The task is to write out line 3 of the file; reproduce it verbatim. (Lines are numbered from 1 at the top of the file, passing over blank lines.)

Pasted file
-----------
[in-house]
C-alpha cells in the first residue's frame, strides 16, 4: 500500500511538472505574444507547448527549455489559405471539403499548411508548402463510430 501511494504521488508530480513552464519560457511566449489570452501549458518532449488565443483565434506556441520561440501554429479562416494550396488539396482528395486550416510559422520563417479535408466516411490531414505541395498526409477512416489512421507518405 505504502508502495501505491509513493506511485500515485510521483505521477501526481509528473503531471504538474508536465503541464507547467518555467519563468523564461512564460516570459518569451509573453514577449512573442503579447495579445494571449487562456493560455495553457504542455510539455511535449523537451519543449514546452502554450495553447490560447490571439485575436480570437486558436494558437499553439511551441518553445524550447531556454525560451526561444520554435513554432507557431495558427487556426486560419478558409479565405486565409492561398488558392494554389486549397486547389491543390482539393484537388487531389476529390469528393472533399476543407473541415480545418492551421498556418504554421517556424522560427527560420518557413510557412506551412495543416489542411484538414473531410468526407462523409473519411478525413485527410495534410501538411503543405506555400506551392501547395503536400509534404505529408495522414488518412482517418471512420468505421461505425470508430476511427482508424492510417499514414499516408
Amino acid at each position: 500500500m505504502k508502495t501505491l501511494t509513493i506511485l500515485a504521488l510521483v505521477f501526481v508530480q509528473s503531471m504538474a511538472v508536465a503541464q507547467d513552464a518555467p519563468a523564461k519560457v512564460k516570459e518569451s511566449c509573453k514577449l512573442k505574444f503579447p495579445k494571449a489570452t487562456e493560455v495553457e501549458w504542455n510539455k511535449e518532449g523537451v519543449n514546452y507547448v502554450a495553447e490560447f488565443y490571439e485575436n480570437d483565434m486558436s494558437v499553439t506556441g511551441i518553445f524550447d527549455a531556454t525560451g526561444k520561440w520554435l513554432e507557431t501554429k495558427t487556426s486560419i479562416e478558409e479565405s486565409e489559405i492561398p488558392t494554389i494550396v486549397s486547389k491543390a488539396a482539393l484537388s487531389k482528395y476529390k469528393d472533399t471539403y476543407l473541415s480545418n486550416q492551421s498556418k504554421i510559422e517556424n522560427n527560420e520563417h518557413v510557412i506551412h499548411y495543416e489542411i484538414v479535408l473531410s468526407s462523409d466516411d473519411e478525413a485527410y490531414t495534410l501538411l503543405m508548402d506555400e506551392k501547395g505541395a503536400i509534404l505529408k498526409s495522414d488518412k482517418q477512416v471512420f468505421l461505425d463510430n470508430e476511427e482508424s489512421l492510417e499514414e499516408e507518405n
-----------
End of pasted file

Amino acid at each position: 500500500m505504502k508502495t501505491l501511494t509513493i506511485l500515485a504521488l510521483v505521477f501526481v508530480q509528473s503531471m504538474a511538472v508536465a503541464q507547467d513552464a518555467p519563468a523564461k519560457v512564460k516570459e518569451s511566449c509573453k514577449l512573442k505574444f503579447p495579445k494571449a489570452t487562456e493560455v495553457e501549458w504542455n510539455k511535449e518532449g523537451v519543449n514546452y507547448v502554450a495553447e490560447f488565443y490571439e485575436n480570437d483565434m486558436s494558437v499553439t506556441g511551441i518553445f524550447d527549455a531556454t525560451g526561444k520561440w520554435l513554432e507557431t501554429k495558427t487556426s486560419i479562416e478558409e479565405s486565409e489559405i492561398p488558392t494554389i494550396v486549397s486547389k491543390a488539396a482539393l484537388s487531389k482528395y476529390k469528393d472533399t471539403y476543407l473541415s480545418n486550416q492551421s498556418k504554421i510559422e517556424n522560427n527560420e520563417h518557413v510557412i506551412h499548411y495543416e489542411i484538414v479535408l473531410s468526407s462523409d466516411d473519411e478525413a485527410y490531414t495534410l501538411l503543405m508548402d506555400e506551392k501547395g505541395a503536400i509534404l505529408k498526409s495522414d488518412k482517418q477512416v471512420f468505421l461505425d463510430n470508430e476511427e482508424s489512421l492510417e499514414e499516408e507518405n